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December 11, 2008

 

Hong Kong authorities say bird flu outbreak could be due to smuggled eggs

 

 

Smuggled fertilised eggs from China containing infected chicken embryos could be the origin of the latest bird flu outbreak at a Hong Kong poultry farm, trade representatives said.

 

"There is a very big connection between the outbreak and smuggled fertilized eggs," Tsui Ming-tuen, chairman of Hong Kong Poultry Wholesalers Association, said following a meeting with his members.

 

Smuggling has grown since Hong Kong banned the import of one-day-old chickens from China earlier this year to prevent cross-border infection, according to the association.

 

The eggs, imported ostensibly for sale as food, contain embryos less than a week from hatching that could have contracted the bird flu virus from their mothers, the South China Morning Post reported Thursday (December 10).

 

Tsui urged the government to tighten its monitoring of egg imports.

 

"It has become a very serious problem. There has always been ample evidence to prove the smuggling cases, if the government wants to catch the culprits," Tsui said.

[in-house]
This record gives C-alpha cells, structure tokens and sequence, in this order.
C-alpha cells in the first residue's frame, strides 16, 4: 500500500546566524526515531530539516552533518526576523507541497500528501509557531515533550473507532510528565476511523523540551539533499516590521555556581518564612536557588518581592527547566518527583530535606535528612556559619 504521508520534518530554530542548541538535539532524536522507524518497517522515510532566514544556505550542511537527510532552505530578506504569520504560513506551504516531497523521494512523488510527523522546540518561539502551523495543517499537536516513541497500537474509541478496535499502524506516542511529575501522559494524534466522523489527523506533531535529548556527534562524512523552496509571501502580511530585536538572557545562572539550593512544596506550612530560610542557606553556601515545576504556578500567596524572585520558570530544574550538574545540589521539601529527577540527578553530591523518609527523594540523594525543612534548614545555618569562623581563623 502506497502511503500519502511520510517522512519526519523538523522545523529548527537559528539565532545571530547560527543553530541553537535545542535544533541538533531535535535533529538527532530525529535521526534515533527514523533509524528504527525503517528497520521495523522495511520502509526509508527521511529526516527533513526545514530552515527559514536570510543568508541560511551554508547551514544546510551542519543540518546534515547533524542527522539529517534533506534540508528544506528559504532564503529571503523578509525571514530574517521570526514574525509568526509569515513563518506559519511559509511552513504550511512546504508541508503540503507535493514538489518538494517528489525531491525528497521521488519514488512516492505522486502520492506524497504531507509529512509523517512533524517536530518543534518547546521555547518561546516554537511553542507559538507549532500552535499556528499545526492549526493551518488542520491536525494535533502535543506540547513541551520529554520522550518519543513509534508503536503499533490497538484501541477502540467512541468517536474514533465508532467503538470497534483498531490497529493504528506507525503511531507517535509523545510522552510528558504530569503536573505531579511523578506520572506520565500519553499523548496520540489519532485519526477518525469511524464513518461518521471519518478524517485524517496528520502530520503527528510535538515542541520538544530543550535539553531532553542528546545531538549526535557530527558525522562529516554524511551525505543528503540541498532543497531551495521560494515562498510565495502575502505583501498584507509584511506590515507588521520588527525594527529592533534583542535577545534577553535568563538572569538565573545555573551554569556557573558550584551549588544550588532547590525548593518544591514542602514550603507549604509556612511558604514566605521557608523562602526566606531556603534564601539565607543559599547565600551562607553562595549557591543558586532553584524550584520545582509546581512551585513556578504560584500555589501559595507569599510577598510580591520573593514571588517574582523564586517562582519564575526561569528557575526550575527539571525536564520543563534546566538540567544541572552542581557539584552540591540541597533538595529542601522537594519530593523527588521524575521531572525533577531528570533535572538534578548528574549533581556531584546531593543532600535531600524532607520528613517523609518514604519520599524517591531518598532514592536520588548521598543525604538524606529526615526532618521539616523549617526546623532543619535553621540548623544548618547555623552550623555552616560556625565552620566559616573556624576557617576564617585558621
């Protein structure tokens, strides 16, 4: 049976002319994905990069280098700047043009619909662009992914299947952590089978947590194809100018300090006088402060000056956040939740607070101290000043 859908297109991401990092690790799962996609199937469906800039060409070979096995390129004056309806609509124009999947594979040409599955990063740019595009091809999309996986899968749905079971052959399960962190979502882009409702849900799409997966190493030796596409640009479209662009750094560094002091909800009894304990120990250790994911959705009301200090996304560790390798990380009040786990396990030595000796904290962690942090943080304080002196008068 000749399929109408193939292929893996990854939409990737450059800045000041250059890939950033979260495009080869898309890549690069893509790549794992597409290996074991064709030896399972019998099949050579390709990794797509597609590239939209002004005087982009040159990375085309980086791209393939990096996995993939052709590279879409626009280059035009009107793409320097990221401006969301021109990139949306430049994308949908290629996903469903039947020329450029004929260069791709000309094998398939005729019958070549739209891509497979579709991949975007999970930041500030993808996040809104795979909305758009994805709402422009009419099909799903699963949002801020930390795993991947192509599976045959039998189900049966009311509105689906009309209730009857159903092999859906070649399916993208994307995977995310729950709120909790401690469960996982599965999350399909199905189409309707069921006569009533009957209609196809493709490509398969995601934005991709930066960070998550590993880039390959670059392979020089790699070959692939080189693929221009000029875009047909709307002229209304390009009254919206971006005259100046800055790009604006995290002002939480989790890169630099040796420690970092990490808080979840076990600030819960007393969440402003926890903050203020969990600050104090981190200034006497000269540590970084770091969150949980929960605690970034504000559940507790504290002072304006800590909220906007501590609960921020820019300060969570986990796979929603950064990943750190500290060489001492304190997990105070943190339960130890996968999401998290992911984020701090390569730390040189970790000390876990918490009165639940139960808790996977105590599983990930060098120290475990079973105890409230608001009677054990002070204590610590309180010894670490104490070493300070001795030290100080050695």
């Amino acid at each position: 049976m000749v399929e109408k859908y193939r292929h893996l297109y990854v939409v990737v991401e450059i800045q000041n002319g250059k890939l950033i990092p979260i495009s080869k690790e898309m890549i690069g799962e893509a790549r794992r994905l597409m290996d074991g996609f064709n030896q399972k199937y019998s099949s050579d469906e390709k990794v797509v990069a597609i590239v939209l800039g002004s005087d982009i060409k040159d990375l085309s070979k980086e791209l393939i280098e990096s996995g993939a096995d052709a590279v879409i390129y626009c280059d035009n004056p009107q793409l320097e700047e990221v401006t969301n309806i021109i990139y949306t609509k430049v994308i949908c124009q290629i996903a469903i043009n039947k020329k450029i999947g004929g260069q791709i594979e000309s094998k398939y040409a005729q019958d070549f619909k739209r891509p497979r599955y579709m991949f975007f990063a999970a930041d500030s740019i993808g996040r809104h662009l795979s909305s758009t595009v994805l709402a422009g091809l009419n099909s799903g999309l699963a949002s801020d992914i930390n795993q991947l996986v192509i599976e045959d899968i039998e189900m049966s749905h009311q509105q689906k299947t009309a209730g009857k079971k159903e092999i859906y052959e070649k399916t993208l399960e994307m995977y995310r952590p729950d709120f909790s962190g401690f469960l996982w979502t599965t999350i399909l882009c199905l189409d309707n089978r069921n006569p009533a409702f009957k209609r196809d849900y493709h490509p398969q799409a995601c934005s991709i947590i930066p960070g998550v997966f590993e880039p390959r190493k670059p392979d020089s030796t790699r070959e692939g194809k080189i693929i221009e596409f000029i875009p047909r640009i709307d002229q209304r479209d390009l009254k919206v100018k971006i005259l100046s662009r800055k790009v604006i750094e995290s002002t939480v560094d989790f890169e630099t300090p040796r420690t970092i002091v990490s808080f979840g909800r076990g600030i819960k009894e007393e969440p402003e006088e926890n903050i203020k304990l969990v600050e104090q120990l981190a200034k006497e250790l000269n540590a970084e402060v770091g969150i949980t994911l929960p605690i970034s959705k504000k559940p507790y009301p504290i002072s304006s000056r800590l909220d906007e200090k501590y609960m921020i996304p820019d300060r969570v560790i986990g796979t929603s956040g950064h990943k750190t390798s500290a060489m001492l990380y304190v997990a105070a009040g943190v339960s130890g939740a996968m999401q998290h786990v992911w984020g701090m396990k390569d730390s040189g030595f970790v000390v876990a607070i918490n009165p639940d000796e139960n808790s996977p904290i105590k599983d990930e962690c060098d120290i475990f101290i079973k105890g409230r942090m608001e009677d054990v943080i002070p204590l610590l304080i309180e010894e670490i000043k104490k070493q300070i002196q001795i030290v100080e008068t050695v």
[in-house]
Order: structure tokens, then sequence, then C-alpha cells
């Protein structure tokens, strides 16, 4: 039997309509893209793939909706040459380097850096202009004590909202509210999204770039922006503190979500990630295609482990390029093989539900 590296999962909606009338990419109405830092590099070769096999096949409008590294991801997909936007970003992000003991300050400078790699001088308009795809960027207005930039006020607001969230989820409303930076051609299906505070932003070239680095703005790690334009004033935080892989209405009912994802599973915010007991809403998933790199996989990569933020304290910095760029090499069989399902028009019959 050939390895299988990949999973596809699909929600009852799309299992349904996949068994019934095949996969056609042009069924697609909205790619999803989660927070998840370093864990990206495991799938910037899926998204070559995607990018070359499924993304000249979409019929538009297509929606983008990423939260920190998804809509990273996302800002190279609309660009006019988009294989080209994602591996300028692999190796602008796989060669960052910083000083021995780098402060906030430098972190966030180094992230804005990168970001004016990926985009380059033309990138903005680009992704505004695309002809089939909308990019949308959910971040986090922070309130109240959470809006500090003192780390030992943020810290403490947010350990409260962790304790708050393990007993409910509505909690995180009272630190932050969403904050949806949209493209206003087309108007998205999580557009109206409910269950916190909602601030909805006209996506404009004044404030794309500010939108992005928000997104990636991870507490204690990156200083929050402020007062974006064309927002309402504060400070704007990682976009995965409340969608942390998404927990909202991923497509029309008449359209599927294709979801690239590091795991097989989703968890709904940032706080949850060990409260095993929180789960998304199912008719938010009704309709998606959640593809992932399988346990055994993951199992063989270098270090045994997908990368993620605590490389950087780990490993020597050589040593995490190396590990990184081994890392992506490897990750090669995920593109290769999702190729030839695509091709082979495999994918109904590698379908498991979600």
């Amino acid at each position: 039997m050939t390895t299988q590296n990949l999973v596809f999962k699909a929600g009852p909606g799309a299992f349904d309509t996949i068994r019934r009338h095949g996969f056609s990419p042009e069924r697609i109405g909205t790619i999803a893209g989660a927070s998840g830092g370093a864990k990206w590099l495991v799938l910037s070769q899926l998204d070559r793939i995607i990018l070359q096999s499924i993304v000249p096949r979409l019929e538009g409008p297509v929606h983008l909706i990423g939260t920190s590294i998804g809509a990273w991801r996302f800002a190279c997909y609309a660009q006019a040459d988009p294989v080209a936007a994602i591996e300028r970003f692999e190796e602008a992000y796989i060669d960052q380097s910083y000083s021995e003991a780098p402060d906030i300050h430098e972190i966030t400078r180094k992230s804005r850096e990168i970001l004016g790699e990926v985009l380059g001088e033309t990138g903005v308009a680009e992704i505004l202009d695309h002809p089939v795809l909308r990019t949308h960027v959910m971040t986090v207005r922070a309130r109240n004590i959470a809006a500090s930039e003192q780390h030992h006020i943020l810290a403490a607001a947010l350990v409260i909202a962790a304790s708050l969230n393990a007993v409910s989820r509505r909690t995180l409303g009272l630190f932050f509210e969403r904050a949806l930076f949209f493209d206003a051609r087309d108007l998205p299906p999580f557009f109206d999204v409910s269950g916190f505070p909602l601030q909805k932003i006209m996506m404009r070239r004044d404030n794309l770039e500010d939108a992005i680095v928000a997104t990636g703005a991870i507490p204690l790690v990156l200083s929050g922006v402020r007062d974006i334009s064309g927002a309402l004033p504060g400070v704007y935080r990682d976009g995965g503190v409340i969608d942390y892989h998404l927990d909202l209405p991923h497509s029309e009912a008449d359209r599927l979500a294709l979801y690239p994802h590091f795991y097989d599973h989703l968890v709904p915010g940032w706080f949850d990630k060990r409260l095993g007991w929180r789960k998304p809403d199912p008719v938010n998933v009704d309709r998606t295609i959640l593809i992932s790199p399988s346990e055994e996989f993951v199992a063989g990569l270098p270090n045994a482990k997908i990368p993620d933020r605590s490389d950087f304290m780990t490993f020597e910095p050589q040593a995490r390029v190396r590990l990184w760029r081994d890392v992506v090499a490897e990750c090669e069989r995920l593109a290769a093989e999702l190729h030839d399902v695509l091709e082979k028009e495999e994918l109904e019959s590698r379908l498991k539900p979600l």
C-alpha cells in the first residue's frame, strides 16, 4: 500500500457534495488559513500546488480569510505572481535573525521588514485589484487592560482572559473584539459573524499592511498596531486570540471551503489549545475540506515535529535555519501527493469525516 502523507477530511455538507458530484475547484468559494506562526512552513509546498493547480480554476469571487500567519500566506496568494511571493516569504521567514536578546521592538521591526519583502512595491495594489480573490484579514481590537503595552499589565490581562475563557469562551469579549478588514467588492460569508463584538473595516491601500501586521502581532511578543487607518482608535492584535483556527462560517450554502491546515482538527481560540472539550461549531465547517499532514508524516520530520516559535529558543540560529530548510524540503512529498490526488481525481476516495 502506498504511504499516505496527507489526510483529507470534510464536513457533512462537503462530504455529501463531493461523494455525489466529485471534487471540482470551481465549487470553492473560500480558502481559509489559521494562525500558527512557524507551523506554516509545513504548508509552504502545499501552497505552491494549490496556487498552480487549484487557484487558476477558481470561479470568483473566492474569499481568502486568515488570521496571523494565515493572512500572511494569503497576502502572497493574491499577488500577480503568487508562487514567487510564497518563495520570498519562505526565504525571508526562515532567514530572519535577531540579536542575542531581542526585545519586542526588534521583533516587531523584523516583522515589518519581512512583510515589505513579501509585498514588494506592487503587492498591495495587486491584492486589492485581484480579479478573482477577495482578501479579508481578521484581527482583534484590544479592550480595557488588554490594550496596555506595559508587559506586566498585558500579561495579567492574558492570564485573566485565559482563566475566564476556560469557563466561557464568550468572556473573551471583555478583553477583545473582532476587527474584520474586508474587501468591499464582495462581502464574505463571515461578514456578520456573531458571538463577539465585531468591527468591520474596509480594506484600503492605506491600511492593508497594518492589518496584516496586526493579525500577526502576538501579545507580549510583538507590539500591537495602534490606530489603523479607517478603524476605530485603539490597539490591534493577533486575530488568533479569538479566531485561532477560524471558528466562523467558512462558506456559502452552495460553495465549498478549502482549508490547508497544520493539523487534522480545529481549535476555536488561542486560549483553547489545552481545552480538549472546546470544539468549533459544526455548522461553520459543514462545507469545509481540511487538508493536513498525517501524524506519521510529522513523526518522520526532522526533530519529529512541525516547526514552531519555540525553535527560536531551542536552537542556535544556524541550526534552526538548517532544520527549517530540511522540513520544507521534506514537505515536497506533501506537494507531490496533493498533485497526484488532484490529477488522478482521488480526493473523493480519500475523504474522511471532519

However, Wong Yee-chuen, owner of the farm where the outbreak occurred, denied having smuggled any fertilized eggs from China and asked the association for evidence to substantiate its allegation.

 

"The allegation is ridiculous," he told Cable TV.

 

"There is no chance for a chicken to survive after hatching from infected embryos. If their allegation is true, how come some of the infected chickens in my farm were as old as 40 to 50 days?" he said.

 

The government ordered the slaughter of more than 90,000 chickens after it confirmed Tuesday that some birds had died from the H5 virus on Wong's farm near the border with China.

 

Further tests were underway to determine if it was the deadly H5N1 strain of the virus, which has killed about 250 people worldwide since late 2003.
 

Hong Kong was the scene of the world's first reported major H5N1 bird flu outbreak among humans in 1997, when six people died. Since the second outbreak in 2003 Hong Kong has required farmers to vaccinate their chickens.

 

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